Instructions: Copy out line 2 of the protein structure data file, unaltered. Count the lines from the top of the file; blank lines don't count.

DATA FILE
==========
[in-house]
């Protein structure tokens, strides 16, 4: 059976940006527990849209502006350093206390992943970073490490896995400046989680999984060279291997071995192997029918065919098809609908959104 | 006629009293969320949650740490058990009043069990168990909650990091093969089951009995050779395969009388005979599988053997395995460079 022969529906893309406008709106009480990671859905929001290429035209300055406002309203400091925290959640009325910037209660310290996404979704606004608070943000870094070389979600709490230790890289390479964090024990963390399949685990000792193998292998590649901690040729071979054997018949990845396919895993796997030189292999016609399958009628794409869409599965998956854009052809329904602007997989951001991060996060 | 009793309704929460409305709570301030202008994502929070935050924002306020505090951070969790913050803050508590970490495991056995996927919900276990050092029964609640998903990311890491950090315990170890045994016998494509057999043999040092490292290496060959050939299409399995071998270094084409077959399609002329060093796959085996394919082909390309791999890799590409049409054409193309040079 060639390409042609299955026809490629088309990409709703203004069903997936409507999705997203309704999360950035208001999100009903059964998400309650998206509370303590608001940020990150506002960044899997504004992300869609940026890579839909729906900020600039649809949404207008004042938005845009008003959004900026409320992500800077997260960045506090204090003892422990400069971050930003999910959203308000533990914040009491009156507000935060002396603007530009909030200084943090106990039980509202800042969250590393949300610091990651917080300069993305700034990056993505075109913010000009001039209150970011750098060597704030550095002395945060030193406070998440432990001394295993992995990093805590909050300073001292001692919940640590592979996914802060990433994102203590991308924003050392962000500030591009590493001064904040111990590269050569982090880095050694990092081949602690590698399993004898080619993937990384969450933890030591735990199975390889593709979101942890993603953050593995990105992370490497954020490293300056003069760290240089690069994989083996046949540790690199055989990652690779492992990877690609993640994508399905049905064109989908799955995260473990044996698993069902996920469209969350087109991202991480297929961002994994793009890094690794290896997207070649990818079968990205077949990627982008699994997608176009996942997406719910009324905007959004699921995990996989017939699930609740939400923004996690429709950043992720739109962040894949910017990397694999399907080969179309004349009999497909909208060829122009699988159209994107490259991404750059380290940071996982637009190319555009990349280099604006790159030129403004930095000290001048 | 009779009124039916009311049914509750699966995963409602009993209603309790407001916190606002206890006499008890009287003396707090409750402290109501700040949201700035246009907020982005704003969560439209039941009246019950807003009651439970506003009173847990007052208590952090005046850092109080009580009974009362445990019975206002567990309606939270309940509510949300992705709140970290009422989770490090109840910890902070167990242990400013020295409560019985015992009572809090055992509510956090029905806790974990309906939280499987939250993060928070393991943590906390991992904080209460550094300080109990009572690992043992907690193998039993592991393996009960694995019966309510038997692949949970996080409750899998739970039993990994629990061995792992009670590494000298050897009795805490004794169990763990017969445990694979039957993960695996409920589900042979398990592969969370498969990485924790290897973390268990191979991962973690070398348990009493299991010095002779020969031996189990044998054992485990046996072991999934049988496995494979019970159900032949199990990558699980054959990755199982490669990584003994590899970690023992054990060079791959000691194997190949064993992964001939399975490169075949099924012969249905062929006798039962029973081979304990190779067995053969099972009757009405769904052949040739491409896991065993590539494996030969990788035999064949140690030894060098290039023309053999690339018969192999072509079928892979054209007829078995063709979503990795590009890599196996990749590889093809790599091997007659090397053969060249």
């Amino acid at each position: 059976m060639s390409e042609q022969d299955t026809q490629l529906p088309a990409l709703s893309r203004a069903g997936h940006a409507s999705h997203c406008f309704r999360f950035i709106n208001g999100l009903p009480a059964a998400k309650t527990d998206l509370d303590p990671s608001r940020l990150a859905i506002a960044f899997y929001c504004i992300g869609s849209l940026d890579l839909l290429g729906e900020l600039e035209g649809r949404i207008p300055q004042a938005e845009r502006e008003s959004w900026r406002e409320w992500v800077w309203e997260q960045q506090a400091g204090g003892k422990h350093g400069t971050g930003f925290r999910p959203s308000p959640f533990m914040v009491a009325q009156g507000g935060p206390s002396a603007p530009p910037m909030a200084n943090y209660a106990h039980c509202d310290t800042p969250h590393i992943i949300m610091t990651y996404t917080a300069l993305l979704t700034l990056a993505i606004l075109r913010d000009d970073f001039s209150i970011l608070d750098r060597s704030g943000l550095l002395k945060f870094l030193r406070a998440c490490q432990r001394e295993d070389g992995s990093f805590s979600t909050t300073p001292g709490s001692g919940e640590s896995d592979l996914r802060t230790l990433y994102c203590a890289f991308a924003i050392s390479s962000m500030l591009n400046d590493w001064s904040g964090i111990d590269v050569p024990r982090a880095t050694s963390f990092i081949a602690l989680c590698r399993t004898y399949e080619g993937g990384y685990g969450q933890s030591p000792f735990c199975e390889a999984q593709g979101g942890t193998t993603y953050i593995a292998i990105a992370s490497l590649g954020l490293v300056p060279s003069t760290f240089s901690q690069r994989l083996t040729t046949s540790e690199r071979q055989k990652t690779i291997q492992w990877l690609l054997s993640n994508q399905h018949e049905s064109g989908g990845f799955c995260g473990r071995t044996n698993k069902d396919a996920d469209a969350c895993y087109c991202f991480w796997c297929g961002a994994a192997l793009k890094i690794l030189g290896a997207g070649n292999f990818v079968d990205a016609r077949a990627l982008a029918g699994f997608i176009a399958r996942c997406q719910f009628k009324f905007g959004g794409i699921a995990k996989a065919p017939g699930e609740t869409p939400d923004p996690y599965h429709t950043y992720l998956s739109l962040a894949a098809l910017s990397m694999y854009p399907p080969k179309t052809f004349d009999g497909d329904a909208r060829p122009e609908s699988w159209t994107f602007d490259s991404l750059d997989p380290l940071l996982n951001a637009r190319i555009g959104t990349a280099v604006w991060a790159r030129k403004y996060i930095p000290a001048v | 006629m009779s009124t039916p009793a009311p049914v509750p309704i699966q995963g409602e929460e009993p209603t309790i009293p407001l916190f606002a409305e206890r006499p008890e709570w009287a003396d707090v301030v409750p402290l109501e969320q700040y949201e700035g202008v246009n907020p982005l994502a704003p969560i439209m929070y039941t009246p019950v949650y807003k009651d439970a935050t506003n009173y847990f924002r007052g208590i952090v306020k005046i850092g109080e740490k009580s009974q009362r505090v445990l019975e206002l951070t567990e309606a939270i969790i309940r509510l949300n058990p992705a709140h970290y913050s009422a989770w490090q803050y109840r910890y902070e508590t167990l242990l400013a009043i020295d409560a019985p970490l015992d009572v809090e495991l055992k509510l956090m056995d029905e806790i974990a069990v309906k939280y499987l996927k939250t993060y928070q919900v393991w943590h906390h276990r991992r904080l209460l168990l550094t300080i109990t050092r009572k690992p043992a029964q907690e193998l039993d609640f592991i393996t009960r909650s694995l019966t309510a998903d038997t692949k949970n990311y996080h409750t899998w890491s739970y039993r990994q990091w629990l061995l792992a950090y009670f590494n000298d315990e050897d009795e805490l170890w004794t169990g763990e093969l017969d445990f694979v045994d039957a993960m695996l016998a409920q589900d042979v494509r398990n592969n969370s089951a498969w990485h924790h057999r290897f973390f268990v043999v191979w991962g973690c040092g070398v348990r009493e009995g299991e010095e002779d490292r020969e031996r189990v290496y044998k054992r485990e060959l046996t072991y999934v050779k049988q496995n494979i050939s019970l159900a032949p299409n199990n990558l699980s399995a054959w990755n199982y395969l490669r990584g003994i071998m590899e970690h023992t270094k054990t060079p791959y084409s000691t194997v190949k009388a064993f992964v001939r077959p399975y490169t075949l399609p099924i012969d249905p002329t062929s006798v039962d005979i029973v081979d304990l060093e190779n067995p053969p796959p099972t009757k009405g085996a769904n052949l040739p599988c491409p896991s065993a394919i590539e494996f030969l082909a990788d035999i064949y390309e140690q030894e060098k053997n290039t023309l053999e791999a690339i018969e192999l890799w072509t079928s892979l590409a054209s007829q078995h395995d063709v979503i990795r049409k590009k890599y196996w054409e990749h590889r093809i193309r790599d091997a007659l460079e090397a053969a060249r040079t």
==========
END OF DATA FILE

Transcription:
């Protein structure tokens, strides 16, 4: 059976940006527990849209502006350093206390992943970073490490896995400046989680999984060279291997071995192997029918065919098809609908959104 | 006629009293969320949650740490058990009043069990168990909650990091093969089951009995050779395969009388005979599988053997395995460079 022969529906893309406008709106009480990671859905929001290429035209300055406002309203400091925290959640009325910037209660310290996404979704606004608070943000870094070389979600709490230790890289390479964090024990963390399949685990000792193998292998590649901690040729071979054997018949990845396919895993796997030189292999016609399958009628794409869409599965998956854009052809329904602007997989951001991060996060 | 009793309704929460409305709570301030202008994502929070935050924002306020505090951070969790913050803050508590970490495991056995996927919900276990050092029964609640998903990311890491950090315990170890045994016998494509057999043999040092490292290496060959050939299409399995071998270094084409077959399609002329060093796959085996394919082909390309791999890799590409049409054409193309040079 060639390409042609299955026809490629088309990409709703203004069903997936409507999705997203309704999360950035208001999100009903059964998400309650998206509370303590608001940020990150506002960044899997504004992300869609940026890579839909729906900020600039649809949404207008004042938005845009008003959004900026409320992500800077997260960045506090204090003892422990400069971050930003999910959203308000533990914040009491009156507000935060002396603007530009909030200084943090106990039980509202800042969250590393949300610091990651917080300069993305700034990056993505075109913010000009001039209150970011750098060597704030550095002395945060030193406070998440432990001394295993992995990093805590909050300073001292001692919940640590592979996914802060990433994102203590991308924003050392962000500030591009590493001064904040111990590269050569982090880095050694990092081949602690590698399993004898080619993937990384969450933890030591735990199975390889593709979101942890993603953050593995990105992370490497954020490293300056003069760290240089690069994989083996046949540790690199055989990652690779492992990877690609993640994508399905049905064109989908799955995260473990044996698993069902996920469209969350087109991202991480297929961002994994793009890094690794290896997207070649990818079968990205077949990627982008699994997608176009996942997406719910009324905007959004699921995990996989017939699930609740939400923004996690429709950043992720739109962040894949910017990397694999399907080969179309004349009999497909909208060829122009699988159209994107490259991404750059380290940071996982637009190319555009990349280099604006790159030129403004930095000290001048 | 009779009124039916009311049914509750699966995963409602009993209603309790407001916190606002206890006499008890009287003396707090409750402290109501700040949201700035246009907020982005704003969560439209039941009246019950807003009651439970506003009173847990007052208590952090005046850092109080009580009974009362445990019975206002567990309606939270309940509510949300992705709140970290009422989770490090109840910890902070167990242990400013020295409560019985015992009572809090055992509510956090029905806790974990309906939280499987939250993060928070393991943590906390991992904080209460550094300080109990009572690992043992907690193998039993592991393996009960694995019966309510038997692949949970996080409750899998739970039993990994629990061995792992009670590494000298050897009795805490004794169990763990017969445990694979039957993960695996409920589900042979398990592969969370498969990485924790290897973390268990191979991962973690070398348990009493299991010095002779020969031996189990044998054992485990046996072991999934049988496995494979019970159900032949199990990558699980054959990755199982490669990584003994590899970690023992054990060079791959000691194997190949064993992964001939399975490169075949099924012969249905062929006798039962029973081979304990190779067995053969099972009757009405769904052949040739491409896991065993590539494996030969990788035999064949140690030894060098290039023309053999690339018969192999072509079928892979054209007829078995063709979503990795590009890599196996990749590889093809790599091997007659090397053969060249």